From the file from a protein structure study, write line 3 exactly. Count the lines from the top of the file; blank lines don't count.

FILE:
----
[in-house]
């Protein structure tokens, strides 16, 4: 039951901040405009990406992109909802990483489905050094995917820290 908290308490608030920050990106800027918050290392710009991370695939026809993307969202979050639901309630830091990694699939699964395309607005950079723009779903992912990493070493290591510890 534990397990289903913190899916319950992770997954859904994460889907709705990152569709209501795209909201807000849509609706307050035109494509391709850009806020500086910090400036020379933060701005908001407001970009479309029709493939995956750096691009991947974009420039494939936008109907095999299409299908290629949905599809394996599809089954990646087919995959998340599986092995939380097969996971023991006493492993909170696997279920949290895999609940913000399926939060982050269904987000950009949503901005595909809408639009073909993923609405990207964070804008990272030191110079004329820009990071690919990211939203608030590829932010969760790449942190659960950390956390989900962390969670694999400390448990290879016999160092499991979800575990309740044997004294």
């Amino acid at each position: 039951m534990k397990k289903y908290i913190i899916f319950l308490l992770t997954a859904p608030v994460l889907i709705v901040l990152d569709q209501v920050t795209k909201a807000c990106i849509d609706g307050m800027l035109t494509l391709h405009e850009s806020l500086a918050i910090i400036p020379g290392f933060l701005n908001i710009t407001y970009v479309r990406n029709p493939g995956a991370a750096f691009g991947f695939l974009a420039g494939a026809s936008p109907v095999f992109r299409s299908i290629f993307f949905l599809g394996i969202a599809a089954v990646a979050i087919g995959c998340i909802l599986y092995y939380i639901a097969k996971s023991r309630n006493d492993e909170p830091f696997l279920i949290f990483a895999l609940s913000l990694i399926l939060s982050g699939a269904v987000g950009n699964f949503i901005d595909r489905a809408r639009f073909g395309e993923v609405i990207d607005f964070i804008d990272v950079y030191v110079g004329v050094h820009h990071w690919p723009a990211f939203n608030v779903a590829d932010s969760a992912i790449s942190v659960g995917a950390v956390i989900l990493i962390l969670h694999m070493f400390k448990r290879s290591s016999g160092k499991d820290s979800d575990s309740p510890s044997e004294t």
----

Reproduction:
């Amino acid at each position: 039951m534990k397990k289903y908290i913190i899916f319950l308490l992770t997954a859904p608030v994460l889907i709705v901040l990152d569709q209501v920050t795209k909201a807000c990106i849509d609706g307050m800027l035109t494509l391709h405009e850009s806020l500086a918050i910090i400036p020379g290392f933060l701005n908001i710009t407001y970009v479309r990406n029709p493939g995956a991370a750096f691009g991947f695939l974009a420039g494939a026809s936008p109907v095999f992109r299409s299908i290629f993307f949905l599809g394996i969202a599809a089954v990646a979050i087919g995959c998340i909802l599986y092995y939380i639901a097969k996971s023991r309630n006493d492993e909170p830091f696997l279920i949290f990483a895999l609940s913000l990694i399926l939060s982050g699939a269904v987000g950009n699964f949503i901005d595909r489905a809408r639009f073909g395309e993923v609405i990207d607005f964070i804008d990272v950079y030191v110079g004329v050094h820009h990071w690919p723009a990211f939203n608030v779903a590829d932010s969760a992912i790449s942190v659960g995917a950390v956390i989900l990493i962390l969670h694999m070493f400390k448990r290879s290591s016999g160092k499991d820290s979800d575990s309740p510890s044997e004294t």